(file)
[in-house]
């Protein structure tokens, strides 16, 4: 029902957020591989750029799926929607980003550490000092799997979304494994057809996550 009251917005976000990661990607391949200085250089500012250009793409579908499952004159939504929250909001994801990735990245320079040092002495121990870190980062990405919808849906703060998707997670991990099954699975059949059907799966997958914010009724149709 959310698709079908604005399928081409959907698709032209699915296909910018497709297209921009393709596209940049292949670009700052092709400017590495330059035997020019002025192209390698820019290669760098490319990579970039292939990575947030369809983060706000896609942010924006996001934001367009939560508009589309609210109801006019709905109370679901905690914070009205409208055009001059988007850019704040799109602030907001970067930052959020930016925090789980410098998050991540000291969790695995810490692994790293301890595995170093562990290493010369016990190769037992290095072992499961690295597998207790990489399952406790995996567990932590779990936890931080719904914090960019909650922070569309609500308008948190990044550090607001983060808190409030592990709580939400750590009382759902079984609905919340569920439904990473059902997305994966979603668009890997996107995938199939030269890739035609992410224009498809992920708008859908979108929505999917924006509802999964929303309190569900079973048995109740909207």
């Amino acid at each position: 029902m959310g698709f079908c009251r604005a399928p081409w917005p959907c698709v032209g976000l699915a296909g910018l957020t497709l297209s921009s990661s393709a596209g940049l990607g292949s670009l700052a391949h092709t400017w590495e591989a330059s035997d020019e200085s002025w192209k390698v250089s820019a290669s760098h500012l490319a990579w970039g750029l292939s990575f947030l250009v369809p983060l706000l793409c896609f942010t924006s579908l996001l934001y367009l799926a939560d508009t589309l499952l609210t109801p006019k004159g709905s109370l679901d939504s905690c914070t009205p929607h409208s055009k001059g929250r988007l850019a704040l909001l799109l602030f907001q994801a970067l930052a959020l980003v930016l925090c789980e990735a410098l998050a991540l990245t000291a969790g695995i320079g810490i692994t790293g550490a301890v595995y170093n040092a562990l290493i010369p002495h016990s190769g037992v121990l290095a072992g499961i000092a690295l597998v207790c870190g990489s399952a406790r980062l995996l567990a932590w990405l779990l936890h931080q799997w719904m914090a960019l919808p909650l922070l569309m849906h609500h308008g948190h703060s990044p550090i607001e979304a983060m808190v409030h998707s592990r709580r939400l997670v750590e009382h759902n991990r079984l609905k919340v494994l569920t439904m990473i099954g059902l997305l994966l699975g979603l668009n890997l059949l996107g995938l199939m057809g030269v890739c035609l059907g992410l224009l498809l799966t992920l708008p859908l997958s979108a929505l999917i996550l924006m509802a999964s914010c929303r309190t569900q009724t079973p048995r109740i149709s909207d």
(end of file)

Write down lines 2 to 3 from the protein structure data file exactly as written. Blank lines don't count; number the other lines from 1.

């Protein structure tokens, strides 16, 4: 029902957020591989750029799926929607980003550490000092799997979304494994057809996550 009251917005976000990661990607391949200085250089500012250009793409579908499952004159939504929250909001994801990735990245320079040092002495121990870190980062990405919808849906703060998707997670991990099954699975059949059907799966997958914010009724149709 959310698709079908604005399928081409959907698709032209699915296909910018497709297209921009393709596209940049292949670009700052092709400017590495330059035997020019002025192209390698820019290669760098490319990579970039292939990575947030369809983060706000896609942010924006996001934001367009939560508009589309609210109801006019709905109370679901905690914070009205409208055009001059988007850019704040799109602030907001970067930052959020930016925090789980410098998050991540000291969790695995810490692994790293301890595995170093562990290493010369016990190769037992290095072992499961690295597998207790990489399952406790995996567990932590779990936890931080719904914090960019909650922070569309609500308008948190990044550090607001983060808190409030592990709580939400750590009382759902079984609905919340569920439904990473059902997305994966979603668009890997996107995938199939030269890739035609992410224009498809992920708008859908979108929505999917924006509802999964929303309190569900079973048995109740909207």
């Amino acid at each position: 029902m959310g698709f079908c009251r604005a399928p081409w917005p959907c698709v032209g976000l699915a296909g910018l957020t497709l297209s921009s990661s393709a596209g940049l990607g292949s670009l700052a391949h092709t400017w590495e591989a330059s035997d020019e200085s002025w192209k390698v250089s820019a290669s760098h500012l490319a990579w970039g750029l292939s990575f947030l250009v369809p983060l706000l793409c896609f942010t924006s579908l996001l934001y367009l799926a939560d508009t589309l499952l609210t109801p006019k004159g709905s109370l679901d939504s905690c914070t009205p929607h409208s055009k001059g929250r988007l850019a704040l909001l799109l602030f907001q994801a970067l930052a959020l980003v930016l925090c789980e990735a410098l998050a991540l990245t000291a969790g695995i320079g810490i692994t790293g550490a301890v595995y170093n040092a562990l290493i010369p002495h016990s190769g037992v121990l290095a072992g499961i000092a690295l597998v207790c870190g990489s399952a406790r980062l995996l567990a932590w990405l779990l936890h931080q799997w719904m914090a960019l919808p909650l922070l569309m849906h609500h308008g948190h703060s990044p550090i607001e979304a983060m808190v409030h998707s592990r709580r939400l997670v750590e009382h759902n991990r079984l609905k919340v494994l569920t439904m990473i099954g059902l997305l994966l699975g979603l668009n890997l059949l996107g995938l199939m057809g030269v890739c035609l059907g992410l224009l498809l799966t992920l708008p859908l997958s979108a929505l999917i996550l924006m509802a999964s914010c929303r309190t569900q009724t079973p048995r109740i149709s909207d």